She has worked as a teacher and after-school tutor, a COVID-19 contact tracker and a ride-hailing driver, but none of those jobs come with insurance benefits. medical insurance. Wingard says she tried to buy private insurance on the market a few years ago, but her monthly premium would be over $200, which she couldn’t afford.

That leaves her stuck with bill after bill. Her credit report shows five pages of notices from collection agencies representing doctors’ offices, hospitals, and labs.

Nearly 20% have medical debt fearing they’ll never pay it off

Wingard is resourceful. She hunted down clinics that worked with sliding fees, pharmacy programs that reduced copays, and nonprofits that helped cover healthcare costs. But it still wasn’t enough to get her out of debt.

In February, Wingard needed a specialized mammogram to check for a recurrence of the cancer. Before the appointment, she contacted a local nonprofit to agree to cover the costs. But a few weeks after the procedure, Wingard received a bill for nearly $1,900. Wingard says there has been some miscommunication between the nonprofit and the hospital. While she was trying to solve the problem, the bill went to the collection. It’s more than $500, so it won’t be removed even if the credit agency’s new policies go into full effect next year.

“You fight so hard and you’ve been through a lot,” Wingard said. “However, sometimes you don’t see any kind of relief.”

Nearly 20% of Americans with medical debt don’t think they’ll pay it off, according to a KFF poll. Wingard was doomed to live with ramifications.

“It makes you feel worthless, like you can’t do anything”

Her refrigerator and stove have both been out for over a year. She can’t qualify for a loan to replace them, so instead of making grilled chicken from her favorite family recipe, she often buys a can of soup or snack chicken wings instead.

For emergencies – such as when she needs to fix a broken tooth this fall – Wingard will borrow from her family. But it’s not easy to ask for money, she said. “It makes you feel useless, like you can’t do anything about it.”

One recently published research found that medical debt leaves many people unable to pay for basic utilities, increases their food and housing insecurity, and can “contribute to a downward spiral of poverty.” poor health and financial insecurity.”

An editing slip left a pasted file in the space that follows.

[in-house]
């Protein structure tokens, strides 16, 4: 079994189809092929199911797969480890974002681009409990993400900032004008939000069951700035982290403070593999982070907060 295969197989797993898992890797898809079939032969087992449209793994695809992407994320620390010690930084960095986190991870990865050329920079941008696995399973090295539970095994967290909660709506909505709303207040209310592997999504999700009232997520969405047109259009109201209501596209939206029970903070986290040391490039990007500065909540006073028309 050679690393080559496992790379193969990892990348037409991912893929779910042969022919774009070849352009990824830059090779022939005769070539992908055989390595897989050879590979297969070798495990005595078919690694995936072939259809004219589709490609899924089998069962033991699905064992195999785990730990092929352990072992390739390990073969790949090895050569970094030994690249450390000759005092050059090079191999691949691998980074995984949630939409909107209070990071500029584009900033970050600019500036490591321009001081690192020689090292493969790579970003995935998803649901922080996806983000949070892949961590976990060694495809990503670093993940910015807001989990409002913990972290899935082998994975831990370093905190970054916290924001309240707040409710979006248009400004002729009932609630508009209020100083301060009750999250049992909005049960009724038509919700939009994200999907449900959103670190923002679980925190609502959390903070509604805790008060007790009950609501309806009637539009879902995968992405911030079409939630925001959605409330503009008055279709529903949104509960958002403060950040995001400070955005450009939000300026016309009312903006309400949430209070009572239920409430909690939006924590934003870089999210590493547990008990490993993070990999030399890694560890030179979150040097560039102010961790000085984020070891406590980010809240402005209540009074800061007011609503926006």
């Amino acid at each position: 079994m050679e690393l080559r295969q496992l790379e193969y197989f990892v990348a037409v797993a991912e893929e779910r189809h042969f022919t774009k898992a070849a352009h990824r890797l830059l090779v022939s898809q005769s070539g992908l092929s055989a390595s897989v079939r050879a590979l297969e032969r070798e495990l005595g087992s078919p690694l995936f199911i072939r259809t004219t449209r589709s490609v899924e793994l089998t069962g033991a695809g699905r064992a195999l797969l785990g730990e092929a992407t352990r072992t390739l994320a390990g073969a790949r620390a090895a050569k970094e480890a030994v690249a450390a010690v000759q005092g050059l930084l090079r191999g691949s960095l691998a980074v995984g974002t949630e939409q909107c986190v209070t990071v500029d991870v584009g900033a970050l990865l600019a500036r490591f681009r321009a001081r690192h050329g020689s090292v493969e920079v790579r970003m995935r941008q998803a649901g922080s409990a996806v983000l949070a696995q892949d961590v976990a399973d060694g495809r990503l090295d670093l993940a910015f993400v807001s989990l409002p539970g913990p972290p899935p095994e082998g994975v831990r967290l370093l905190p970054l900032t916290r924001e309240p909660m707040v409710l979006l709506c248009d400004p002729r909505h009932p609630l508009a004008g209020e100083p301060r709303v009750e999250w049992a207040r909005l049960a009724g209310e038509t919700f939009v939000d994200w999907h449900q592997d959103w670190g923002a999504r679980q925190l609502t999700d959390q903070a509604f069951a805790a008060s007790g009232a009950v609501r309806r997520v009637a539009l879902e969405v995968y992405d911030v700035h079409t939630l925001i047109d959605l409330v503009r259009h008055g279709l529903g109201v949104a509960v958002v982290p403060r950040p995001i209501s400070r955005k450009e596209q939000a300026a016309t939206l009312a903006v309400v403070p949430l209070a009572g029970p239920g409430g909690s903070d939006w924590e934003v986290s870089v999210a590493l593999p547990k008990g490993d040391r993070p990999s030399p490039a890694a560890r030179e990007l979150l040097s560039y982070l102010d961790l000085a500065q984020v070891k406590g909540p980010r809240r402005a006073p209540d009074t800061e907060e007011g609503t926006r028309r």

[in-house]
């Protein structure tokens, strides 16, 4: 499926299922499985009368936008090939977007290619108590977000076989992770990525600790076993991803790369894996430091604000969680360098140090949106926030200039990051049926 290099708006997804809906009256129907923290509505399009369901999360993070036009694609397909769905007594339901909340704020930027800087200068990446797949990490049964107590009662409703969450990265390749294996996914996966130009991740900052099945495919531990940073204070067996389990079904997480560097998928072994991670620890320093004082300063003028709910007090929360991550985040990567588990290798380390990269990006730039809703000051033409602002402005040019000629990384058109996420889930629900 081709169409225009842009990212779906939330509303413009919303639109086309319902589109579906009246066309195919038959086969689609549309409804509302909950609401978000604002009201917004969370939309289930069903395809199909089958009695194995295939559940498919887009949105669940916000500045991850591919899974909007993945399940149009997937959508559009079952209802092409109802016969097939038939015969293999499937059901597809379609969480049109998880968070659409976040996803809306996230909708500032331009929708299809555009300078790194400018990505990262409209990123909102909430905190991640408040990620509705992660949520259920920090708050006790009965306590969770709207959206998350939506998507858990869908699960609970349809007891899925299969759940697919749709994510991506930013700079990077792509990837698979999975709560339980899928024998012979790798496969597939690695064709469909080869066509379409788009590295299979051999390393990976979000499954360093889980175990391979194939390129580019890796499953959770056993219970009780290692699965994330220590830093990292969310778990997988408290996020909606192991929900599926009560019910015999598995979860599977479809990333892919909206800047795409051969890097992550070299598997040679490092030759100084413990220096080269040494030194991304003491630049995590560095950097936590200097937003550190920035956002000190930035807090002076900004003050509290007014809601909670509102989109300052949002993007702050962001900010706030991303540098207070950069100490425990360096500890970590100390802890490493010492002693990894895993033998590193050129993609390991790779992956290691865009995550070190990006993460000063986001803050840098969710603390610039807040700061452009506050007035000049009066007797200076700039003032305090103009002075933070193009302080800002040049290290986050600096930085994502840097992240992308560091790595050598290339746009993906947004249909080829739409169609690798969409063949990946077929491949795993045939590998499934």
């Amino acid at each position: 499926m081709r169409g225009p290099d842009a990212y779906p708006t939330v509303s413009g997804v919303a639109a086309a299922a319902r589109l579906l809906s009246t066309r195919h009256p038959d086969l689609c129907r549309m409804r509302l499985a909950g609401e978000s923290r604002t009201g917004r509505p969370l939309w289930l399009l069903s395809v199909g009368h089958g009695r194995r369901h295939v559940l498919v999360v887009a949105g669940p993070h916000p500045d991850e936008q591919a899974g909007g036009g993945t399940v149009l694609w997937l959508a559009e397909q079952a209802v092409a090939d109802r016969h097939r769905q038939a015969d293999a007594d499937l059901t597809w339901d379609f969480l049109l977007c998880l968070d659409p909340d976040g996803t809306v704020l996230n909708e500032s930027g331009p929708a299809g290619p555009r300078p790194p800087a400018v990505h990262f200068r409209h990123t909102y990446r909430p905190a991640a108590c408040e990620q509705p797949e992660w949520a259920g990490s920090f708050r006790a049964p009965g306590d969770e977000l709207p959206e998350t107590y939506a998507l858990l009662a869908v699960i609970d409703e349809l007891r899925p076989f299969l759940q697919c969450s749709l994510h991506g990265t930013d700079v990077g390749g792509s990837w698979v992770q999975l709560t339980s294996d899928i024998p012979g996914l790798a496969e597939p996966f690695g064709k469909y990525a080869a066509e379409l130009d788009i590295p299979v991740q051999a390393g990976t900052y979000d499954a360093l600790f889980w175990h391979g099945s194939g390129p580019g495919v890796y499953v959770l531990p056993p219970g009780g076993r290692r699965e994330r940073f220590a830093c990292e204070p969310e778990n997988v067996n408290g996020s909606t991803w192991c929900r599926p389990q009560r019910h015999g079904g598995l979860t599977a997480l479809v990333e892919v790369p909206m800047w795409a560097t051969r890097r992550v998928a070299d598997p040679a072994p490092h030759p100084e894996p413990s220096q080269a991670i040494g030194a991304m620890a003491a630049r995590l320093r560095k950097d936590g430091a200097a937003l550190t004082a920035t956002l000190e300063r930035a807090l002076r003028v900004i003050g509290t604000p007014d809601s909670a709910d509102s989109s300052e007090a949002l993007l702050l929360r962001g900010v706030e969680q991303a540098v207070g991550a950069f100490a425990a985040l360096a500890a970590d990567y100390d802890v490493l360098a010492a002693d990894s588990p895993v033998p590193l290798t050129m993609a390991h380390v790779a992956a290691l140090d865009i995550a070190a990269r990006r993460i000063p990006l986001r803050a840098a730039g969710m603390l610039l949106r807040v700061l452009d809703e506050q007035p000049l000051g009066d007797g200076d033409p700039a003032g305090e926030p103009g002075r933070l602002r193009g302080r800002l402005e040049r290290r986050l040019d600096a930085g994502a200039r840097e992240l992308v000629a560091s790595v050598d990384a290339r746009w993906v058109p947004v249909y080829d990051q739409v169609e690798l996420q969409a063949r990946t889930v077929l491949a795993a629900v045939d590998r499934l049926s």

How bad credit reports affect job prospects

For Wingard, it affected her ability to get a job. She said that two employers told her that poor credit appeared as a red flag in background checks and led to her being denied for the positions.

Employers sometimes use credit reports as a “character representation,” explains Mark Rukavina, program director of the nonprofit health advocacy group Community Catalyst. If two candidates are equally qualified but one has a low credit rating or some outstanding debt, the employer may consider the person less responsible, he said – although from research Medical debt is not an accurate predictor of someone’s ability to pay their bills.

While new policies from credit unions are unlikely to improve Wingard’s situation, consumer advocates say there are signs that society is starting to think differently about medical debt. .

The Biden administration has warned federal lenders no longer consider medical debt when evaluating loan applications and has asked the Consumer Financial Protection Bureau to investigate whether medical debt should appear on credit reports.

Federal law Ban certain types of unexpected medical bills went into effect this year, and some states already strengthen protections against medical debt by expanding Medicaid or organizing responsible nonprofit hospitals provide financial assistance to low-income patients.

In August, VantageScore, a credit score calculator, said it would stop using medical collections in its formula.

Wingard is ready for a faster and more powerful change. And she has an idea for how to get there: a march to Washington to demand reductions in medical debt and universal coverage to reduce future bills.

“For a million people to gather there and say we need better healthcare, I think that would be history,” she said. “Maybe then they’ll realize we need help.”

KHN (Kaiser Health News) is a national, editorially independent program of KFF (Kaiser Family Foundation).